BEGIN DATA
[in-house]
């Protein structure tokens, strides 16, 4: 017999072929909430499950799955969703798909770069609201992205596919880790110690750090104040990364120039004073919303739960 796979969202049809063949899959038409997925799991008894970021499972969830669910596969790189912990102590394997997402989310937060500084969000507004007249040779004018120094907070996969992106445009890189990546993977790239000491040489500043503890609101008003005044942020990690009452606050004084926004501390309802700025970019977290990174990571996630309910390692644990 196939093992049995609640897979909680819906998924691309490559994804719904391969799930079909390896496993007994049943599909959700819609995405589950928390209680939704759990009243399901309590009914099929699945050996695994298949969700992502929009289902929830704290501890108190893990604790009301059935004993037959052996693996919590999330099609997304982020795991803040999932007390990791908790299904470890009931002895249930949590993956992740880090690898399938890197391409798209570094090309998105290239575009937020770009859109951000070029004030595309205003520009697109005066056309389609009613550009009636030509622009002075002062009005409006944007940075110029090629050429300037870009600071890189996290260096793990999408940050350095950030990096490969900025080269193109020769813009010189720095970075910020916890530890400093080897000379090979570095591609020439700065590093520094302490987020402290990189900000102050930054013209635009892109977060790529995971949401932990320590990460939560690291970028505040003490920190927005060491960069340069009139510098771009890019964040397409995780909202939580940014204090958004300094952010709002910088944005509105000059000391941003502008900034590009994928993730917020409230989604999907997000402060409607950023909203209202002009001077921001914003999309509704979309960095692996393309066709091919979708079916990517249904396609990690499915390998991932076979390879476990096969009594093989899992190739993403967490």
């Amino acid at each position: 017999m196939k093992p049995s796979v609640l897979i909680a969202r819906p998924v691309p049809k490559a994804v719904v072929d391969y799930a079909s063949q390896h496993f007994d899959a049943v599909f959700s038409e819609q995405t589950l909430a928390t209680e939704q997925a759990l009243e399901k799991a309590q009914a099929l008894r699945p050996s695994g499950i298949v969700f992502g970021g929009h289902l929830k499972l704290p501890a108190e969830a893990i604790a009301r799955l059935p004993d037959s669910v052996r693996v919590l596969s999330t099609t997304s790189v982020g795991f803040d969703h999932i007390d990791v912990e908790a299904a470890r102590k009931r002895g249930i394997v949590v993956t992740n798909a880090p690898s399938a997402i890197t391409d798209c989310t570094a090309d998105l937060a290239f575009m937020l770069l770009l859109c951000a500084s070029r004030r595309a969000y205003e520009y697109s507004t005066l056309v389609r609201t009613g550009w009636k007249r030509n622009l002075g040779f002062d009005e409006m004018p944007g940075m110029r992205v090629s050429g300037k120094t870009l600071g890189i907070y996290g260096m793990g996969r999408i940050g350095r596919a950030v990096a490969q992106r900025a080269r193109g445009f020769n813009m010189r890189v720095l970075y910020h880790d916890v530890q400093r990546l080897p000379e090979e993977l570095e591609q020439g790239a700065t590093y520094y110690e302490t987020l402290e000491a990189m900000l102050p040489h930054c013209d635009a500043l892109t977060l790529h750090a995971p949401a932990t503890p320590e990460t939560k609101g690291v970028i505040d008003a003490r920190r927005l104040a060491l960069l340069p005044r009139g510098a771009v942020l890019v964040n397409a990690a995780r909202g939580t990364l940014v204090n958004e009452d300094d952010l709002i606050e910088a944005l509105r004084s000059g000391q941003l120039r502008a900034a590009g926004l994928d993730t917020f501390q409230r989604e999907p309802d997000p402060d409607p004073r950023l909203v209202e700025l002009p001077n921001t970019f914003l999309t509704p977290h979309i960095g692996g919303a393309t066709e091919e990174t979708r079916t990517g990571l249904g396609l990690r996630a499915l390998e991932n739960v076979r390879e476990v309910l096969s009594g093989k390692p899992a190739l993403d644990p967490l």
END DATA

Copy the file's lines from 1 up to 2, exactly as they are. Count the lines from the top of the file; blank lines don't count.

[in-house]
């Protein structure tokens, strides 16, 4: 017999072929909430499950799955969703798909770069609201992205596919880790110690750090104040990364120039004073919303739960 796979969202049809063949899959038409997925799991008894970021499972969830669910596969790189912990102590394997997402989310937060500084969000507004007249040779004018120094907070996969992106445009890189990546993977790239000491040489500043503890609101008003005044942020990690009452606050004084926004501390309802700025970019977290990174990571996630309910390692644990 196939093992049995609640897979909680819906998924691309490559994804719904391969799930079909390896496993007994049943599909959700819609995405589950928390209680939704759990009243399901309590009914099929699945050996695994298949969700992502929009289902929830704290501890108190893990604790009301059935004993037959052996693996919590999330099609997304982020795991803040999932007390990791908790299904470890009931002895249930949590993956992740880090690898399938890197391409798209570094090309998105290239575009937020770009859109951000070029004030595309205003520009697109005066056309389609009613550009009636030509622009002075002062009005409006944007940075110029090629050429300037870009600071890189996290260096793990999408940050350095950030990096490969900025080269193109020769813009010189720095970075910020916890530890400093080897000379090979570095591609020439700065590093520094302490987020402290990189900000102050930054013209635009892109977060790529995971949401932990320590990460939560690291970028505040003490920190927005060491960069340069009139510098771009890019964040397409995780909202939580940014204090958004300094952010709002910088944005509105000059000391941003502008900034590009994928993730917020409230989604999907997000402060409607950023909203209202002009001077921001914003999309509704979309960095692996393309066709091919979708079916990517249904396609990690499915390998991932076979390879476990096969009594093989899992190739993403967490």